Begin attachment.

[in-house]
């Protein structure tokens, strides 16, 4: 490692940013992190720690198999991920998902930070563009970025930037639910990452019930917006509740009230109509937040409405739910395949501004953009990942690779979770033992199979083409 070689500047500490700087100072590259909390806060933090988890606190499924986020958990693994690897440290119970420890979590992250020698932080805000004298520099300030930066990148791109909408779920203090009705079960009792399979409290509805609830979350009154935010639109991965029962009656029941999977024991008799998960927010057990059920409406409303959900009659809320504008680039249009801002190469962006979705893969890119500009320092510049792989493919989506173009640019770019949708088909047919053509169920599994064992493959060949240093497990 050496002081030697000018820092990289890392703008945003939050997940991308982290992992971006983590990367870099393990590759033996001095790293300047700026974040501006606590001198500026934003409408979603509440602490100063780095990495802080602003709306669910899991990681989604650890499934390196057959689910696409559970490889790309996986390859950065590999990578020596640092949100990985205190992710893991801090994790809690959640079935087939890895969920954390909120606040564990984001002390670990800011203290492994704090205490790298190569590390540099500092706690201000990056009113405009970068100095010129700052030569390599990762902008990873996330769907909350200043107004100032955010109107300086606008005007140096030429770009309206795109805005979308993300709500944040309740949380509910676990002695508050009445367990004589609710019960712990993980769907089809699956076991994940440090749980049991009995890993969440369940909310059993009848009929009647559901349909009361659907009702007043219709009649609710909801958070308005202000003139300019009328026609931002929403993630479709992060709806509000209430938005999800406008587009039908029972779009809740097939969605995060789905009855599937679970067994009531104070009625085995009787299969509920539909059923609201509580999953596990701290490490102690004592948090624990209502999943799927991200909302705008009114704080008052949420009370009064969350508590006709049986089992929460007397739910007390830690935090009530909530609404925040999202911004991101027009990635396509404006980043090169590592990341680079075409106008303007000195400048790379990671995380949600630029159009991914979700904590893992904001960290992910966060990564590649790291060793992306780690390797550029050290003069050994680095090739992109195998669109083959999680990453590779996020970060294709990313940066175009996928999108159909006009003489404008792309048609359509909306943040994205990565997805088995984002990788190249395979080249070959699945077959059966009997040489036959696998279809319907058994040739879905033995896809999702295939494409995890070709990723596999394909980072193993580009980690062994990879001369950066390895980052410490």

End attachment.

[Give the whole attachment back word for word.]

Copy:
[in-house]
């Protein structure tokens, strides 16, 4: 490692940013992190720690198999991920998902930070563009970025930037639910990452019930917006509740009230109509937040409405739910395949501004953009990942690779979770033992199979083409 070689500047500490700087100072590259909390806060933090988890606190499924986020958990693994690897440290119970420890979590992250020698932080805000004298520099300030930066990148791109909408779920203090009705079960009792399979409290509805609830979350009154935010639109991965029962009656029941999977024991008799998960927010057990059920409406409303959900009659809320504008680039249009801002190469962006979705893969890119500009320092510049792989493919989506173009640019770019949708088909047919053509169920599994064992493959060949240093497990 050496002081030697000018820092990289890392703008945003939050997940991308982290992992971006983590990367870099393990590759033996001095790293300047700026974040501006606590001198500026934003409408979603509440602490100063780095990495802080602003709306669910899991990681989604650890499934390196057959689910696409559970490889790309996986390859950065590999990578020596640092949100990985205190992710893991801090994790809690959640079935087939890895969920954390909120606040564990984001002390670990800011203290492994704090205490790298190569590390540099500092706690201000990056009113405009970068100095010129700052030569390599990762902008990873996330769907909350200043107004100032955010109107300086606008005007140096030429770009309206795109805005979308993300709500944040309740949380509910676990002695508050009445367990004589609710019960712990993980769907089809699956076991994940440090749980049991009995890993969440369940909310059993009848009929009647559901349909009361659907009702007043219709009649609710909801958070308005202000003139300019009328026609931002929403993630479709992060709806509000209430938005999800406008587009039908029972779009809740097939969605995060789905009855599937679970067994009531104070009625085995009787299969509920539909059923609201509580999953596990701290490490102690004592948090624990209502999943799927991200909302705008009114704080008052949420009370009064969350508590006709049986089992929460007397739910007390830690935090009530909530609404925040999202911004991101027009990635396509404006980043090169590592990341680079075409106008303007000195400048790379990671995380949600630029159009991914979700904590893992904001960290992910966060990564590649790291060793992306780690390797550029050290003069050994680095090739992109195998669109083959999680990453590779996020970060294709990313940066175009996928999108159909006009003489404008792309048609359509909306943040994205990565997805088995984002990788190249395979080249070959699945077959059966009997040489036959696998279809319907058994040739879905033995896809999702295939494409995890070709990723596999394909980072193993580009980690062994990879001369950066390895980052410490």